Featured Post

Wake-up Call to Muslims

Muslims have to work out the solutions to their problems, themsleves:- (1) Read online or dowlnoad E Book, pdf ...

06 February 2011

Karen Armstrong wishes for a compassionate world


Striving for a global democracy, known British author Karen Armstrong in Islamabad made a strong case for dedicatedly working for a compassionate society to “alleviate suffering of our fellow creatures”.
Compassion is not feeling “pity” for others, but to “discover what gives us pain, and then refuse, under any circumstance whatsoever, to inflict that pain on anybody else,” she told an audience of academicians and students at the National University of Science and Technology (Nust) on Tuesday. Her talk on `The need for a compassionate society` was arranged by AIESEC, a students` organisation working for developing leadership skills.
When Technology, Entertainment and Design (TED), a non-profit organisation known for its conferences on `ideas worth spreading`, gave its prize to Armstrong in 2008, she was also to make a `wish` and then work to make it come true. Her wish was for a better world. “I immediately knew what I wanted. One of the chief tasks of our time must surely be to build a global community in which all peoples can live together in mutual respect.”
She began working on the Charter for Compassion, created online with input from hundreds of people and crafted by leading thinkers in Judaism, Christianity, Islam, Hinduism, and Buddhism. The charter was signed in November 2009 by religious and secular leaders. It is based on the Golden Rule – “Do not treat others as you would not like them to treat you” or in its positive form: “Always treat others as you would wish to be treated yourself”. Armstrong said all religious, ethical and spiritual traditions call “to honour the inviolable sanctity of every single human being, treating everybody, without exception, with absolute justice, equity and respect.”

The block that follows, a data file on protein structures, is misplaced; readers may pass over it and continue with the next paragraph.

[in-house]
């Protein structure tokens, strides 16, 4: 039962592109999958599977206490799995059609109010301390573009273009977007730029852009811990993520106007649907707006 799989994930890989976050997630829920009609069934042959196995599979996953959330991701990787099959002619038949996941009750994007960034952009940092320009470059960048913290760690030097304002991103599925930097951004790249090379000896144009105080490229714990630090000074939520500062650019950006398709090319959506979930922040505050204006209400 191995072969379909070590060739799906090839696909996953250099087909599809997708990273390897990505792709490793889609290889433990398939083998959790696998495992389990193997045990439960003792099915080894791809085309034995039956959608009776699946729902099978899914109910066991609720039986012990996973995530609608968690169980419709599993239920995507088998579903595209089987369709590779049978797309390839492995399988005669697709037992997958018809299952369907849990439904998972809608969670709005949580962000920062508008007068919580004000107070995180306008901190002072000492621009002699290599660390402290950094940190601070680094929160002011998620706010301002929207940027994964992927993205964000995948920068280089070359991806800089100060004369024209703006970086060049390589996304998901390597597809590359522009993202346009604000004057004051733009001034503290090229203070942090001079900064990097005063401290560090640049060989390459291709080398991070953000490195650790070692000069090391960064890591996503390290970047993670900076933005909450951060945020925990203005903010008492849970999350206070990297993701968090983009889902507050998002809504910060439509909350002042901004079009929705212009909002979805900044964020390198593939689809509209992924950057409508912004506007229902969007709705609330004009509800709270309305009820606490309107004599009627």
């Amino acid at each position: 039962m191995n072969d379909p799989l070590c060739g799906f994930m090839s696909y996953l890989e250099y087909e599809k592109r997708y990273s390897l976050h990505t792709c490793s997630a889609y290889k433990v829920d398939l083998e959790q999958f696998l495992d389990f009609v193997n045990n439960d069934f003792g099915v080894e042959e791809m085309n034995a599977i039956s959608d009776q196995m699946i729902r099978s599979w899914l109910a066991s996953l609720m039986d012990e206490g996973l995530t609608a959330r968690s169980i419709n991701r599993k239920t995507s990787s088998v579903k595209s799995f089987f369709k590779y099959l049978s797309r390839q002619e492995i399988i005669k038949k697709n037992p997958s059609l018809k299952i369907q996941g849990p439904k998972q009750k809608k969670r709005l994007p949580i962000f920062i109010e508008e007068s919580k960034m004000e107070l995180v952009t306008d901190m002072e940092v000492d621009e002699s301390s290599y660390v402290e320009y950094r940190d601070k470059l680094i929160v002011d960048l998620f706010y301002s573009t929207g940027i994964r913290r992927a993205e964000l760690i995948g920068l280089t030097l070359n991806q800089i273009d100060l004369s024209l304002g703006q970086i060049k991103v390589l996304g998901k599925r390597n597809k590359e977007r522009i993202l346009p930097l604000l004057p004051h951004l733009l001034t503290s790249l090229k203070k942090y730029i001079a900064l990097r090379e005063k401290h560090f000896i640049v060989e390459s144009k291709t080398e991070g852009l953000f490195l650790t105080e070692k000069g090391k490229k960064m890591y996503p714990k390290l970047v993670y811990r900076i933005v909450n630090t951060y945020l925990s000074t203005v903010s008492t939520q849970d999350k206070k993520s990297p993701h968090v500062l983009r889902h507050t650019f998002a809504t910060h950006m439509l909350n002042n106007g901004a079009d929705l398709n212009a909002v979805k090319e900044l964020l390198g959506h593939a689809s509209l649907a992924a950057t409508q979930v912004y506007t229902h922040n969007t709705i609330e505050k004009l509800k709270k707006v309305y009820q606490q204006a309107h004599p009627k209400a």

But in a highly polarised and violent world, “can compassion heal the seemingly intractable problems of our time. Armstrong believes it can, terming it inseparable from humanity.
But for that to happen, everyone has to work constantly, dedicating themselves to compassion, which for her can break down political, dogmatic, ideological and religious boundaries.
“We must strive for a global democracy, in which everybody, not only the rich and powerful, has a voice and which takes everybody`s needs and aspirations with the utmost seriousness and respect.”
She said today the world is connected – electronically, economically and politically – as never before. “Our financial markets are inextricably connected: when one falls, there is a ripple effect worldwide. What happens in Afghanistan or Iraq today may well have repercussions tomorrow in New York or London.”
This provides choices – choices for continuing to live in a polarised world or work for bringing change for peace and harmony.
“Our world has become dangerously polarised and many of our policies – political, economic, financial and environmental – seem no longer sustainable. We can either choose the aggressive and exclusive tendencies that have developed in practically all religious and secular traditions or we can cultivate compassion, empathy, respect and an impartial `concern for everybody`.”
She said as the world was suffering, inaction was no longer an option. “We have the power to work together energetically for the wellbeing of humanity, and counter the despairing extremism of our time. Many of us have experienced the power of compassion in our own lives; we know how a single act of kindness and empathy can turn a life around. History also shows that the action of just a few individuals can make all the difference. In a world that seems spinning out of control, we need such action now.”
Her book Twelve Steps to a Compassionate Life, setting out a programme of a journey towards a more compassionate life, was also launched on Tuesday.
Her other book A Letter to Pakistan , discussing compassion in Islamic context, will be published in the coming week. Armstrong is in Pakistan on a series of lectures and working with individuals and organisations to promote the concept of becoming compassionate. In Pakistan she looks forward to engaging schools for developing curricula on compassion, higher educational institutions to conduct courses and studies, social organisations to create awareness in masses and corporate organisations to work for a compassionate environment at their workplaces. “Anyone can join us for the sake of themselves and for the sake of a better world.

From the Newspaper, By Daud Malik,